Training on trial as plaintiffs challenge commission strategies
Materials painted 6% commissions as the goal, plaintiffs’ attorneys argued, while industry witnesses defended it as just a number, and negotiable.
- RE/MAX’s Nick Bailey and David Liniger were among those who provided video testimony.
- Plaintiffs’ attorneys called out commissions discussions at the Keller Williams Family Reunion.
- The trial’s first live testimony came from home sellers who said they didn’t realize negotiating commissions was an option.
- What the jury decides in this case could result in huge changes to the buyer agent commission structure not just in Missouri but across the U.S.
KANSAS CITY, Mo. — Agent training practices were put under the microscope on the third day of the Sitzer/Burnett trial as attorneys for the plaintiffs attempted to connect the dots between training sessions and inflated commissions.
The nine-member jury watched more video depositions in the Wednesday morning session, which included testimony from RE/MAX CEO Nick Bailey and the company's founder, David Liniger. Later in the day, Ryan Gorman, former CEO at Coldwell Banker and Anywhere Advisors, said they asked the National Association of Realtors to make a unilateral offer of compensation voluntary. However, it has remained in place.
RE/MAX doubles down on the value of collaboration with associations, MLSs
During his testimony, Bailey said RE/MAX stands behind collaboration, and if agents choose to work for the brokerage, they have to join NAR. Liniger added, in reference to MLS membership, that agents should be committed to the spirit of cooperation and collaboration laid out in NAR's policies.
A significant amount of discussion focused on the nuance involved in RE/MAX's and Keller Williams' agent training related to commissions: what agents should charge, how to communicate that to sellers, and what to do if the home seller wants to offer less.
Specifically, there was testimony centered around the 6% figure being used in training documents and sessions. Some defended the use of that percentage, saying it was just a number to put into the model, and the message to agents was that commissions are always negotiable.
However, attorneys for the plaintiffs presented other training slides that suggested agents should follow the 6% commission model because it works.
Another document introduced showed that agents, when facing an objection from a seller who didn't want to pay 6%, were trained to respond with an offer of 5.99%.
The plaintiffs also used the training documents to try and support their argument that steering — where buyer agents "steer" their clients toward listings with higher commissions — is happening. They claimed the documents contribute to steering by reinforcing the idea that agents should go after the highest commission possible.
KW put on the hot seat
Other testimony involved appropriate times to talk about commission strategies, including allegations by the plaintiffs that Keller Williams violated its own policy by talking about commissions during its Family Reunion events, which not only host thousands of KW agents, but include representatives from other real estate companies.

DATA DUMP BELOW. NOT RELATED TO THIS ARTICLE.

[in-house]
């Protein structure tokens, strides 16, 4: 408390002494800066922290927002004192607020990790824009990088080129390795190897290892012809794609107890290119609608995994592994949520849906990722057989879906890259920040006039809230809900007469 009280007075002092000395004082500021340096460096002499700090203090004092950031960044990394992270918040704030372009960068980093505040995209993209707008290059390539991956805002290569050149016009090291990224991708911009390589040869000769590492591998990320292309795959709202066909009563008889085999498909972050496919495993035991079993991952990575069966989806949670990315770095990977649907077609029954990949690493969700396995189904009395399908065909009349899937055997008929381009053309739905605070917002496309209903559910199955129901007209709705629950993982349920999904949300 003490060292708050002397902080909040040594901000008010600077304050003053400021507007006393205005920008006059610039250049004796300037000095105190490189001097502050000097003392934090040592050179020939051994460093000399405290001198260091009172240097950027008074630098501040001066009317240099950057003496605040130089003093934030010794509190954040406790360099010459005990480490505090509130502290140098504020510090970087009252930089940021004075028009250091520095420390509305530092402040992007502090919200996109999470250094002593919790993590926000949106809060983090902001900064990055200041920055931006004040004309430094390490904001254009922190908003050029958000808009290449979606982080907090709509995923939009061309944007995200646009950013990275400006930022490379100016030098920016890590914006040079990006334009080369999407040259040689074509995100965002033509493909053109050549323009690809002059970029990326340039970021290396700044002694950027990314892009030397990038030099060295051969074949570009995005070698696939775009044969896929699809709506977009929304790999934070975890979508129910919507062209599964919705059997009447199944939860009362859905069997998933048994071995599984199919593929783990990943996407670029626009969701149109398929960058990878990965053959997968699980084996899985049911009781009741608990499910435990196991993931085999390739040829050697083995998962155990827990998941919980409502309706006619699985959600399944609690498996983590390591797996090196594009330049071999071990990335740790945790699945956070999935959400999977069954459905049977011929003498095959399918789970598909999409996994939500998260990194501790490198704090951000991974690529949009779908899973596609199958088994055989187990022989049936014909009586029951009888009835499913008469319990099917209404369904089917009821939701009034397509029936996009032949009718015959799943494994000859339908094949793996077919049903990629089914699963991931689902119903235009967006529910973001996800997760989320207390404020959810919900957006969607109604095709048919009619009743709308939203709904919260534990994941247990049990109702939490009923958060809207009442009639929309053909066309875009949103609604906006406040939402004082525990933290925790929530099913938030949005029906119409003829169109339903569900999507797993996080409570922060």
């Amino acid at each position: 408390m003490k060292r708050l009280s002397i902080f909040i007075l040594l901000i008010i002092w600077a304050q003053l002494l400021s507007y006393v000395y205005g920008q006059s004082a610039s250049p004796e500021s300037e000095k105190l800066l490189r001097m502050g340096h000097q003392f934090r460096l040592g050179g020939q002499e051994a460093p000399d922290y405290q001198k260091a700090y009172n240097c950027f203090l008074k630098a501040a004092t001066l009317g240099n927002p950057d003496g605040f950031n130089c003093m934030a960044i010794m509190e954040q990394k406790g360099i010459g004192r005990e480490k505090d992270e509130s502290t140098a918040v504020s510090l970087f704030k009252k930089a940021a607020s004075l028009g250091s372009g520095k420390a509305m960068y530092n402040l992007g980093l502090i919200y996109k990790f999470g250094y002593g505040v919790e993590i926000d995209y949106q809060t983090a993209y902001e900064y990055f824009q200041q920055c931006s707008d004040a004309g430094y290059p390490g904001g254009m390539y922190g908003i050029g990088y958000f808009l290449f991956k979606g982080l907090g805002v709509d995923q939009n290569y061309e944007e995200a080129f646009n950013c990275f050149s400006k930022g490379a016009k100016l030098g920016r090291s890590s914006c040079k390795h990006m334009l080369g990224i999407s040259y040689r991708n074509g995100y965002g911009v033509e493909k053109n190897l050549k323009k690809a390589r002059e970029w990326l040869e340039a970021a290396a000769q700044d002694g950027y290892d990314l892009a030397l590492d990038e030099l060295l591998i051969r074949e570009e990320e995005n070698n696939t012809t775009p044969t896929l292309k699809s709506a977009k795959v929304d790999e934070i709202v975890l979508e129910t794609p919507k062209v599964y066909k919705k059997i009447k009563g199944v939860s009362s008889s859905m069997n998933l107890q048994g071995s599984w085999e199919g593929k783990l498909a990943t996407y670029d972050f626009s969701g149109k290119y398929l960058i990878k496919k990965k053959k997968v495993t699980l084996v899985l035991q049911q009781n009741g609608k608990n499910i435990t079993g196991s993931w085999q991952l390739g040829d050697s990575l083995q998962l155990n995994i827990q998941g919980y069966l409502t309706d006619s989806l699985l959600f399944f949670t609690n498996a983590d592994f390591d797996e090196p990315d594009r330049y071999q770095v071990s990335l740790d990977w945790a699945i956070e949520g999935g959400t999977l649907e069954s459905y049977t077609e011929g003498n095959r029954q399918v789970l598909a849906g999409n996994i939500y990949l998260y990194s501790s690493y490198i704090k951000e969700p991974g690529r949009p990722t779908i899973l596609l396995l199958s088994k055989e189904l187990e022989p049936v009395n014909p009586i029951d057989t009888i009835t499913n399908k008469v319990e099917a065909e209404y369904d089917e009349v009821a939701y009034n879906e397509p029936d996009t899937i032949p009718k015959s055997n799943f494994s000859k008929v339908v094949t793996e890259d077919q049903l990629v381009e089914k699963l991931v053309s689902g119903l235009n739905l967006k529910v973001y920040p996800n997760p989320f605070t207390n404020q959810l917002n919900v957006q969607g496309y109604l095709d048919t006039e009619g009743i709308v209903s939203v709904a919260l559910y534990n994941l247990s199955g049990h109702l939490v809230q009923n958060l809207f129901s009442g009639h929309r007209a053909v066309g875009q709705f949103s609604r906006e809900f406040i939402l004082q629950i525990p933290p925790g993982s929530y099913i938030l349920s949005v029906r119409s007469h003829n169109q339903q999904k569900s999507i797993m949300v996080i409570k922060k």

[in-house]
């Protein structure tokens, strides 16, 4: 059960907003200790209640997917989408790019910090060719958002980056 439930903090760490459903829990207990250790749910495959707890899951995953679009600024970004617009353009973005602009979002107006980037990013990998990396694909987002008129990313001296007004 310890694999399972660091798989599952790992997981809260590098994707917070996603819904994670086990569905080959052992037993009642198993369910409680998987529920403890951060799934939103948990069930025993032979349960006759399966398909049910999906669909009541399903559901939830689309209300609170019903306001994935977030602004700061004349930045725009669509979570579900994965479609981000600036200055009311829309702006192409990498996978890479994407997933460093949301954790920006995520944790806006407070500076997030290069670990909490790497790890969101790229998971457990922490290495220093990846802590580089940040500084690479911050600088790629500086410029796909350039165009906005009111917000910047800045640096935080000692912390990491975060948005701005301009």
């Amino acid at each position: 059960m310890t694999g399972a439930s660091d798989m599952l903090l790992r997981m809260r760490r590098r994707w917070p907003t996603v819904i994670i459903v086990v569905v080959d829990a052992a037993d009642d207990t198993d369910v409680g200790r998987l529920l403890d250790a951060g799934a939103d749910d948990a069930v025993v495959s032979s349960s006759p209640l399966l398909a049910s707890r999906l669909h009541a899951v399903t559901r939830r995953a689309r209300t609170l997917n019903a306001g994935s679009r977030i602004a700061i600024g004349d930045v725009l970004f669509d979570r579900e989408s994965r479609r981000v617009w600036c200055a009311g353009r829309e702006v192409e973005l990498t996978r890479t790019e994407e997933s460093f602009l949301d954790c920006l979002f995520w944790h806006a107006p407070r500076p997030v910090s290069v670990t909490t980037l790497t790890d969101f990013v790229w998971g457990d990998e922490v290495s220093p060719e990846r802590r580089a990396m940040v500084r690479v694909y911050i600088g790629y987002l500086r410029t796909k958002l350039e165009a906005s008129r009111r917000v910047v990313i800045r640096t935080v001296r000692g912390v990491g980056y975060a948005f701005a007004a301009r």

Michael Ketchmark, lead attorney for the plaintiffs, also delved into "collusion theory" — the idea that companies may choose to cooperate for their mutual benefit, acting together to influence prices, for example, resulting in less competition.
Ketchmark questioned Michelle Figgs, a former KW industry analyst about notes she took that touched on the topic. In notes from a meeting, she wrote that KW Co-founder Gary Keller "believes strongly in collusion theory for why commissions are stable." Figgs testified that she personally "largely dismissed this hypothesis."
In a pretrial brief, attorneys representing Keller Williams argued that Figg's notes were hearsay and claimed she could not actually remember the identity of the person who made that statement.
Home sellers describe fees as a "hard pill to swallow"
Jurors got their first taste of live testimony on Wednesday afternoon, with three of the plaintiffs — Hollee Ellis, Rhonda Burnett and Jeremy Keel — taking the stand.
A common theme in the testimony is that they didn't know or realize that negotiating the commission was an option. In Ellis' case, after subtracting for the loan she still owed, the commission fees took about 40% of what was left of her profit from the sale.
"It's a hard pill to swallow that we're walking away with so little," Ellis said.
Burnett testified that the contract she was presented with had an option of choosing the commission fee, with a blank space, 7%, 8%, 9% and 10% listed as options. She filled in the blank spot with 6%. She didn't think she was getting a deal, but the way the contract was presented, it might make some home sellers think that was the case.
She also didn't think it was fair that she paid the buyer's broker to negotiate against her and her husband. She listed her home for $275,000 and it sold for $250,000, plus they had to pay for some repairs.
Keel, who testified that he was an attorney, also believed he had no ability to negotiate the commission fees.
The defense brought up past property sales the plaintiffs made to show that they did have previous experience dealing with real estate transactions and that they benefited from having agents in those transactions.